of the world during the course of the nineteenth century, but it
still survives here and there in the twenty-first century. Moreover,
there have been, and still are, other kinds of unfree labor besides
slavery.
One of the many freedoms we take for granted today is the right
to choose what kind of work we will and will not do. Yet, for many
centuries, there was no such choice for most people in most coun-
tries. If you were the son of a shoemaker, then your job would be
to make shoes. And if you were the daughter of a farmer, there was
a whole range of chores that you would perform while growing up
and a still larger range of domestic responsibilities waiting for you

31
32 APPLIED ECONOMICS

after marriage. The difference between "free" and "unfree" labor in
such times was whether or not you were paid for your work or were
forced to do it without financial compensation. These forced
labors might be temporary and range from drudgery in the fields
of the nobility or serving under those same nobles in their military
campaigns, after which you were allowed to return to your own
farming or to other work. People who were less fortunate were
full-time and lifelong serfs or slaves, with this status also being in-
herited by their children.
While free labor has become the norm in much of the world to-
day, compulsory labor still survives, even in free democratic coun-
tries, in such forms as military drafts and compulsory jury duty.
Outright slavery still exists in a few other countries, such as Mau-
ritania, Sudan, and Nigeria. In remote parts of India, family mem-
bers still remain in bondage over the generations because of debts
contracted by some ancestor before they were born”a situation
sometimes called debt peonage and sometimes called simply slav-
ery in one of its variations.
Despite the sharp dichotomy between free and unfree labor in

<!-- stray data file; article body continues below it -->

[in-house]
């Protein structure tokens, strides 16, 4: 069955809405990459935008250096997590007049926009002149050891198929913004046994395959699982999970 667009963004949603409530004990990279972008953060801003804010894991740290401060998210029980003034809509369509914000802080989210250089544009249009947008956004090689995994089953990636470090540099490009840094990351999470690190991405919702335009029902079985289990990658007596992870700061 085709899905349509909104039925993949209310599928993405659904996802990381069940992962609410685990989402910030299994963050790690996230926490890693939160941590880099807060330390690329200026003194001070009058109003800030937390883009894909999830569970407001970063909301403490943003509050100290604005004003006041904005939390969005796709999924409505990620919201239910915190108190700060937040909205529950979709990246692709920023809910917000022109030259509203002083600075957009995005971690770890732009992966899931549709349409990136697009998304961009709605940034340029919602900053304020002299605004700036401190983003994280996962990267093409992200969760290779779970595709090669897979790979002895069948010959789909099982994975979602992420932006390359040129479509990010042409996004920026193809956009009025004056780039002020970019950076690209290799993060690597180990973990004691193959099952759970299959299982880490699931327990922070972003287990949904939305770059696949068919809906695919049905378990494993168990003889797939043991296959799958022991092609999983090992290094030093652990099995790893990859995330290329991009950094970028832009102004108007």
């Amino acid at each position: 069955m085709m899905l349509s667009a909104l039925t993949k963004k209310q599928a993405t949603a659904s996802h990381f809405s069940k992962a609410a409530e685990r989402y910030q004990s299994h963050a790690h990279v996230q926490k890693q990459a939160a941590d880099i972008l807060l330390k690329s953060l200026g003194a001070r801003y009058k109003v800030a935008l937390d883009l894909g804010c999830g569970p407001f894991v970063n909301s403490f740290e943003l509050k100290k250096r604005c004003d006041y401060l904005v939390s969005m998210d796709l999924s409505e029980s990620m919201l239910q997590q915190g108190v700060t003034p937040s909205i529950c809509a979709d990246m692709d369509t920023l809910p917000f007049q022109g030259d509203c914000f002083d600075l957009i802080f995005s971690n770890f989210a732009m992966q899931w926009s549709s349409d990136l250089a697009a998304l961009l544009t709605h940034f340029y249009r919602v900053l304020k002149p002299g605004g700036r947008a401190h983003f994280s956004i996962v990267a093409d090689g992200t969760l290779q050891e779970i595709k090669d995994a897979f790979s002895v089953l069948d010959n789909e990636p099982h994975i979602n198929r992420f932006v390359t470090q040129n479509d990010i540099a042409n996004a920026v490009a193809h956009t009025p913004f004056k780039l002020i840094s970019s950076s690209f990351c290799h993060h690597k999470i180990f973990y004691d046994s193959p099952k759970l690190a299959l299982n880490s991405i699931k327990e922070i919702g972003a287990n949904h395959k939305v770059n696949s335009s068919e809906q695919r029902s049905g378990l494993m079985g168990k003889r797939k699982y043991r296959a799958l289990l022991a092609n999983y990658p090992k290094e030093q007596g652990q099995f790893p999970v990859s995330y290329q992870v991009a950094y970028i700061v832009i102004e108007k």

principle, in practice those who are free may nevertheless have
many restrictions imposed on them by laws and policies, such as
requirements to get an occupational license or belong to a labor
union in order to work in some occupations, when in fact both
union memberships or the necessary licenses may be arbitrarily
limited in numbers. The wholly voluntary agreement between em-
ployer and employee in a free market exists as a model but not al-
ways as a reality. The employer's freedom to hire whoever will work
for him is heavily circumscribed by child labor laws, anti-discrimi-
nation laws, and other regulations and policies, as well as by labor
union contracts.
At the other end of the spectrum, even some slaves have had op-
tions, especially urban slaves, many of whom chose their own em-
ployers and simply shared their earnings with slaveowners who let
Free and Unfree Labor 33


them exercise this option. This practice existed as far back as the
Roman Empire, though to varying degrees at different times and
places.


FREE LABOR

The advantages of a free labor market benefit not only the worker
but also the economy. Since pay is usually based on productivity
and workers tend to seek higher-paying jobs, this whole process
tends to place people where they can contribute the most to the
production of goods and services that other people want. Arbi-
trary restrictions on who can work where tend to sacrifice not only
the interests of those who are denied jobs but also the interests of
consumers, who are denied an opportunity to get the goods and
services they want in the abundance they would like and at as low
a price as possible. Nevertheless, most people would prefer not to
see little children working in coal mines, as they once did, or in
factories alongside powerful and dangerous machines. Virtually
everyone would also prefer not to have anyone who wants to per-
form surgery be authorized to do so, with or without the benefit of
medical training. Some occupations, such as burglar, are banned
outright.
In one way or another, for good reasons or bad, there are many
restrictions on free labor and on those who employ free labor.
Among these restrictions are occupational licensing, job security
laws, and minimum wage laws. It should also be noted that much
of what is called "labor" is in fact capital.


Human Capital
Most people in modern industrial societies are called workers or
labor. However, people represent not only labor but also capital in-
vestments. Schooling, job experience, reading, experience gained
34 APPLIED ECONOMICS


tinkering with cars or computers, as well as absorbing the knowl-
edge and experience of parents and peers, all contribute to the de-
velopment of the skills, insights, and capabilities on the job that
economists call human capital. Nor is the distinction between hu-
man labor and human capital just a set of abstract concepts with-